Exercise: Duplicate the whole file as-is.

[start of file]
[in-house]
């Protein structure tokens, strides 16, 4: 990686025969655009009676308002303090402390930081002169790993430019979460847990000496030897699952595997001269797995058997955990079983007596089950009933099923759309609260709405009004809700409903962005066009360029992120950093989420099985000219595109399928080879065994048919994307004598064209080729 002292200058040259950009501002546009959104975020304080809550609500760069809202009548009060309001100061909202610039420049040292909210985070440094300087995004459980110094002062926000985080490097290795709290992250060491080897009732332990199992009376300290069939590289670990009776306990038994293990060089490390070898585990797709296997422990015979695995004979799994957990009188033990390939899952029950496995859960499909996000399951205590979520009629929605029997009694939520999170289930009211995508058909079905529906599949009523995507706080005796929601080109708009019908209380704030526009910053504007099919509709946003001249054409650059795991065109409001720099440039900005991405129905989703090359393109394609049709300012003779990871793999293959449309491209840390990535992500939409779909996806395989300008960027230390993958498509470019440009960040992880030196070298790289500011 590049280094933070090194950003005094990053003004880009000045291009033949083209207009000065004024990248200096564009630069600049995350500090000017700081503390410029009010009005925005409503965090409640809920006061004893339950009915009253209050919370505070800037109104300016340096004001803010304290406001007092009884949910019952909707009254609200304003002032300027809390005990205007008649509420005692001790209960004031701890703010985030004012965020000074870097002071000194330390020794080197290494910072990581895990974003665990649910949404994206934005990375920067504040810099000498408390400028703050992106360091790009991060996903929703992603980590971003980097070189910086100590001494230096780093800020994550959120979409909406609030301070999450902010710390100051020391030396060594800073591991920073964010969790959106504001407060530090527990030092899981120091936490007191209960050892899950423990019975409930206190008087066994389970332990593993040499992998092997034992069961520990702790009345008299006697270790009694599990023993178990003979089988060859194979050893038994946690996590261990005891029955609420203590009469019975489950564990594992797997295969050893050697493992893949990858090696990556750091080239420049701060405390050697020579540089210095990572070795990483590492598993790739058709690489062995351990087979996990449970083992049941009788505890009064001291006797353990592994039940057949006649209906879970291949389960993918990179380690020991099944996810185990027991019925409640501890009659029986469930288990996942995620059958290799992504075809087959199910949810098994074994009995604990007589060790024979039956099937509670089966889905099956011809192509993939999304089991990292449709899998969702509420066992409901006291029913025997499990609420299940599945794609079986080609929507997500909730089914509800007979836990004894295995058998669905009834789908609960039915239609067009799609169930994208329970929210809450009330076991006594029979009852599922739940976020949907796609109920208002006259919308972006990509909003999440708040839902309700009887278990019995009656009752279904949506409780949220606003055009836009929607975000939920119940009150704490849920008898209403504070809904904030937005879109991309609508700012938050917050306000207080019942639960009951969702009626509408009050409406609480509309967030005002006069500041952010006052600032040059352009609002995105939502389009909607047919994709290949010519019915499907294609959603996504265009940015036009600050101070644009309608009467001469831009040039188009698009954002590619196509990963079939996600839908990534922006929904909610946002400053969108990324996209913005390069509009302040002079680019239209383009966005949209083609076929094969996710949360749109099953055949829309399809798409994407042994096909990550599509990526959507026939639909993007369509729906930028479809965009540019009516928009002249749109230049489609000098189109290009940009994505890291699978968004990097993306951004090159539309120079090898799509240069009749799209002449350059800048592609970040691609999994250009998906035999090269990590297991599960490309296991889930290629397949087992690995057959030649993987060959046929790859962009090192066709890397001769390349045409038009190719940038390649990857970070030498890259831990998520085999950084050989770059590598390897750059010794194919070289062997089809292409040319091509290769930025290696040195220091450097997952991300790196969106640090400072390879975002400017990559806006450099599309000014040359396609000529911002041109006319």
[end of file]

[in-house]
């Protein structure tokens, strides 16, 4: 990686025969655009009676308002303090402390930081002169790993430019979460847990000496030897699952595997001269797995058997955990079983007596089950009933099923759309609260709405009004809700409903962005066009360029992120950093989420099985000219595109399928080879065994048919994307004598064209080729 002292200058040259950009501002546009959104975020304080809550609500760069809202009548009060309001100061909202610039420049040292909210985070440094300087995004459980110094002062926000985080490097290795709290992250060491080897009732332990199992009376300290069939590289670990009776306990038994293990060089490390070898585990797709296997422990015979695995004979799994957990009188033990390939899952029950496995859960499909996000399951205590979520009629929605029997009694939520999170289930009211995508058909079905529906599949009523995507706080005796929601080109708009019908209380704030526009910053504007099919509709946003001249054409650059795991065109409001720099440039900005991405129905989703090359393109394609049709300012003779990871793999293959449309491209840390990535992500939409779909996806395989300008960027230390993958498509470019440009960040992880030196070298790289500011 590049280094933070090194950003005094990053003004880009000045291009033949083209207009000065004024990248200096564009630069600049995350500090000017700081503390410029009010009005925005409503965090409640809920006061004893339950009915009253209050919370505070800037109104300016340096004001803010304290406001007092009884949910019952909707009254609200304003002032300027809390005990205007008649509420005692001790209960004031701890703010985030004012965020000074870097002071000194330390020794080197290494910072990581895990974003665990649910949404994206934005990375920067504040810099000498408390400028703050992106360091790009991060996903929703992603980590971003980097070189910086100590001494230096780093800020994550959120979409909406609030301070999450902010710390100051020391030396060594800073591991920073964010969790959106504001407060530090527990030092899981120091936490007191209960050892899950423990019975409930206190008087066994389970332990593993040499992998092997034992069961520990702790009345008299006697270790009694599990023993178990003979089988060859194979050893038994946690996590261990005891029955609420203590009469019975489950564990594992797997295969050893050697493992893949990858090696990556750091080239420049701060405390050697020579540089210095990572070795990483590492598993790739058709690489062995351990087979996990449970083992049941009788505890009064001291006797353990592994039940057949006649209906879970291949389960993918990179380690020991099944996810185990027991019925409640501890009659029986469930288990996942995620059958290799992504075809087959199910949810098994074994009995604990007589060790024979039956099937509670089966889905099956011809192509993939999304089991990292449709899998969702509420066992409901006291029913025997499990609420299940599945794609079986080609929507997500909730089914509800007979836990004894295995058998669905009834789908609960039915239609067009799609169930994208329970929210809450009330076991006594029979009852599922739940976020949907796609109920208002006259919308972006990509909003999440708040839902309700009887278990019995009656009752279904949506409780949220606003055009836009929607975000939920119940009150704490849920008898209403504070809904904030937005879109991309609508700012938050917050306000207080019942639960009951969702009626509408009050409406609480509309967030005002006069500041952010006052600032040059352009609002995105939502389009909607047919994709290949010519019915499907294609959603996504265009940015036009600050101070644009309608009467001469831009040039188009698009954002590619196509990963079939996600839908990534922006929904909610946002400053969108990324996209913005390069509009302040002079680019239209383009966005949209083609076929094969996710949360749109099953055949829309399809798409994407042994096909990550599509990526959507026939639909993007369509729906930028479809965009540019009516928009002249749109230049489609000098189109290009940009994505890291699978968004990097993306951004090159539309120079090898799509240069009749799209002449350059800048592609970040691609999994250009998906035999090269990590297991599960490309296991889930290629397949087992690995057959030649993987060959046929790859962009090192066709890397001769390349045409038009190719940038390649990857970070030498890259831990998520085999950084050989770059590598390897750059010794194919070289062997089809292409040319091509290769930025290696040195220091450097997952991300790196969106640090400072390879975002400017990559806006450099599309000014040359396609000529911002041109006319």